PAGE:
If you have to write an undergraduate dissertation, you may be required to begin by writing a literature review. A literature review is a search and evaluation of the available literature in your given subject or chosen topic area. It documents the state of the art with respect to the subject or topic you are writing about.
A literature review has four main objectives:
- It surveys the literature in your chosen area of study
- It synthesises the information in that literature into a summary
- It critically analyses the information gathered by identifying gaps in current knowledge; by showing limitations of theories and points of view; and by formulating areas for further research and reviewing areas of controversy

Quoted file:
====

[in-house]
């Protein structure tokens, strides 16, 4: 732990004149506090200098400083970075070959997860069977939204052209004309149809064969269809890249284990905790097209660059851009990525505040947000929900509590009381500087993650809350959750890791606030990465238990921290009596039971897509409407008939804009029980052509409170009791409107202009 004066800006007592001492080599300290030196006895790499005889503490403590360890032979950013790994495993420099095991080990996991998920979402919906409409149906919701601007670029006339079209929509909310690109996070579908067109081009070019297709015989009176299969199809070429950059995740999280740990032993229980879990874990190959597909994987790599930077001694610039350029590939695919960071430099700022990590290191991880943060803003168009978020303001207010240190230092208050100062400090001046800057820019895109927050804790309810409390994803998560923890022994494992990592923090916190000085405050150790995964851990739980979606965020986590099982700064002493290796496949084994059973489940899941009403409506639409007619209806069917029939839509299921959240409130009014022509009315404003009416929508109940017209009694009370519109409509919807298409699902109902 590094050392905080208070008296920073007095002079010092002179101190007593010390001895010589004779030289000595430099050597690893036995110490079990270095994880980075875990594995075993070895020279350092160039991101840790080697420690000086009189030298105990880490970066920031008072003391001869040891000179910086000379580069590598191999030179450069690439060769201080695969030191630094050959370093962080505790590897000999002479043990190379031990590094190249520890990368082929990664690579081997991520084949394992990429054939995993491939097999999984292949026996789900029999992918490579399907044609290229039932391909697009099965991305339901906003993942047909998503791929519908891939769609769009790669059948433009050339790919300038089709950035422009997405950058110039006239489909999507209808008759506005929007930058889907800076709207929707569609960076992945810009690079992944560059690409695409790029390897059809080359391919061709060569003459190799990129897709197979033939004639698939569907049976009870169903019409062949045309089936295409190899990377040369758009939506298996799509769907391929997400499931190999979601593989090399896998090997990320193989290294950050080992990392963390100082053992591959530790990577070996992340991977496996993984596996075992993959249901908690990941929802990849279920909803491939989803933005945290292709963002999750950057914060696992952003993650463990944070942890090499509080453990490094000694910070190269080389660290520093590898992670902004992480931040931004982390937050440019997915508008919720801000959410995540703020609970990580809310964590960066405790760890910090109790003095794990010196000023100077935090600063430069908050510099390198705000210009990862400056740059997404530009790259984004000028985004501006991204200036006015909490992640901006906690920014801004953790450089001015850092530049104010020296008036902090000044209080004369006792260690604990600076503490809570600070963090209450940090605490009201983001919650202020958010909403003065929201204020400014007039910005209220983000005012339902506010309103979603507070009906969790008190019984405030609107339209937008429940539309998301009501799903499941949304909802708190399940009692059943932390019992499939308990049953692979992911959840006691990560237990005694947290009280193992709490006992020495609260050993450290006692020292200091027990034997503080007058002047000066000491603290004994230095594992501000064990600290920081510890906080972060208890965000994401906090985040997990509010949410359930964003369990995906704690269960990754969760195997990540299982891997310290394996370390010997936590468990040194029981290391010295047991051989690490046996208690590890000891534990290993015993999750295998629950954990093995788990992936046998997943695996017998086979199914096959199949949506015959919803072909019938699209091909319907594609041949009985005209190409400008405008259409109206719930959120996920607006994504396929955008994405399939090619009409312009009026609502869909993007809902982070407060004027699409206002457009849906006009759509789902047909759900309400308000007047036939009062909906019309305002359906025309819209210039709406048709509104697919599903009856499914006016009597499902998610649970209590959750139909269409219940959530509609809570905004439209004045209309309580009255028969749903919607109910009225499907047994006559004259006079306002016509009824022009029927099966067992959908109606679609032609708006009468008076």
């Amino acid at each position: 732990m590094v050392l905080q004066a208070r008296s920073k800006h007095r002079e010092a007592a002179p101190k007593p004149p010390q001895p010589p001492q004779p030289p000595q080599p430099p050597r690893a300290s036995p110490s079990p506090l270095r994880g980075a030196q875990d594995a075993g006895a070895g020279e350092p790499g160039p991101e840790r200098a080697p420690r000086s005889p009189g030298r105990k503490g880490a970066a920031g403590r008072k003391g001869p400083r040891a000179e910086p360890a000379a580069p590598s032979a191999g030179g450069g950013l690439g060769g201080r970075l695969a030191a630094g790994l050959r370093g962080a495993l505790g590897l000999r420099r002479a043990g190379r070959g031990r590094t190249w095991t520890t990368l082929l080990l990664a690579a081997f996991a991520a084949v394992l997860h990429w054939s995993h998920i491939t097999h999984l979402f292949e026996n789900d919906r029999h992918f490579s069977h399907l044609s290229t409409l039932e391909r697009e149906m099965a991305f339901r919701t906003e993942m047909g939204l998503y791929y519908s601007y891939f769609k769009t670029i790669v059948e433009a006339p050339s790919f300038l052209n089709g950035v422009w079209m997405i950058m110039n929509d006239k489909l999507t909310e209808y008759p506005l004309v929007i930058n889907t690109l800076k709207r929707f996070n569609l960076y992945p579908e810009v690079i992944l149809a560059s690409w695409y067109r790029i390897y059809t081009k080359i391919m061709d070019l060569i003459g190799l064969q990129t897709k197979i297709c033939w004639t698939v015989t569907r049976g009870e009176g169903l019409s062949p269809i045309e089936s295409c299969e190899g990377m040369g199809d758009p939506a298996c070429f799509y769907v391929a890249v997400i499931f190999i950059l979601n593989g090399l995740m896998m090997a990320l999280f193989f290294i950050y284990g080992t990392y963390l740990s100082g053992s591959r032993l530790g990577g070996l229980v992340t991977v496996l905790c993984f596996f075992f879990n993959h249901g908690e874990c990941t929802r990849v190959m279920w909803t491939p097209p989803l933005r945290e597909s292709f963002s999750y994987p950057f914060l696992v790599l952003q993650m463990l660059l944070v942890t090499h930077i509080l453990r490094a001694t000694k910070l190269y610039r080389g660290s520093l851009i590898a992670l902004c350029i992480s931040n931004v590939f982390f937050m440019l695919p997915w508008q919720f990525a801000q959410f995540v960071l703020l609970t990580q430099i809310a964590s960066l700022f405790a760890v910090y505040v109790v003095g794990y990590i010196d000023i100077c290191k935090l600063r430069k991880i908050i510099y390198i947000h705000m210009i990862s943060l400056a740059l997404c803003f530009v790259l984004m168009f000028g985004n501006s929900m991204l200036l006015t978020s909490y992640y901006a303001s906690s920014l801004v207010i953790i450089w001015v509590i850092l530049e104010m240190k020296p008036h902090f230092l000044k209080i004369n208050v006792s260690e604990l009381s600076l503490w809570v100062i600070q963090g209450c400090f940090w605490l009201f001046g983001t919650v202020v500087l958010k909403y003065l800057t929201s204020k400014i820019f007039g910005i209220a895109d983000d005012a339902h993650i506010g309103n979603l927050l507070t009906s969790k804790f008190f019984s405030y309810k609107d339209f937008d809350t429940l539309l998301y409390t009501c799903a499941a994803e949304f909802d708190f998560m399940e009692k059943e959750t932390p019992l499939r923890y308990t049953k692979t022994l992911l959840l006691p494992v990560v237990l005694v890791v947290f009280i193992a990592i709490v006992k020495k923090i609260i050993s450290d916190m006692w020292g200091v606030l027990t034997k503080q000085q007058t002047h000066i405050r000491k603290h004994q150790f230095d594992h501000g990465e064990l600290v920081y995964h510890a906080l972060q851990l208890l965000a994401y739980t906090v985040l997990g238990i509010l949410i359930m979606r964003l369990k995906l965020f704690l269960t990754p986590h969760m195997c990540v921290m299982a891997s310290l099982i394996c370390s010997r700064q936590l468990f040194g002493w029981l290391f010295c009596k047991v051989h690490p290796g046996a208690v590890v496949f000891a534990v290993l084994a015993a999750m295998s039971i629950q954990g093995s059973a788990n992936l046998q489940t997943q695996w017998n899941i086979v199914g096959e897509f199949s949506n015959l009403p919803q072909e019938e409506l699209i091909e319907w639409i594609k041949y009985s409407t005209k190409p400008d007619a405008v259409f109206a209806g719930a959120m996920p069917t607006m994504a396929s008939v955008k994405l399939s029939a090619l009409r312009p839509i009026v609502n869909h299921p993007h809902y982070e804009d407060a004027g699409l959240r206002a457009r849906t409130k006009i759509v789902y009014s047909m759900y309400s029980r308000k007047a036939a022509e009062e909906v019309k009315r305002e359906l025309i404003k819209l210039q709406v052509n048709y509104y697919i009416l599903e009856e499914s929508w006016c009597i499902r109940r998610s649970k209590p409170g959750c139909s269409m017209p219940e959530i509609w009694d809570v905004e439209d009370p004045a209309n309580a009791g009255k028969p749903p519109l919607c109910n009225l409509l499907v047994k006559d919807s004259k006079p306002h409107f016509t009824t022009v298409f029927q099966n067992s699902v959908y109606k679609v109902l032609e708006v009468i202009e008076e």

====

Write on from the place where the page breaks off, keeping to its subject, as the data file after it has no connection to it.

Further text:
- It presents the literature in an organised way
A literature review shows your readers that you have an in-depth grasp of your subject; and that you understand where your own research fits into and adds to an existing body of agreed knowledge.
Here’s another way of describing those four main tasks. A literature review:
- demonstrates a familiarity with a body of knowledge and establishes the credibility of your work;
- summarises prior research and says how your project is linked to it;
- integrates and summarises what is known about a subject;
- demonstrates that you have learnt from others and that your research is a starting point for new ideas.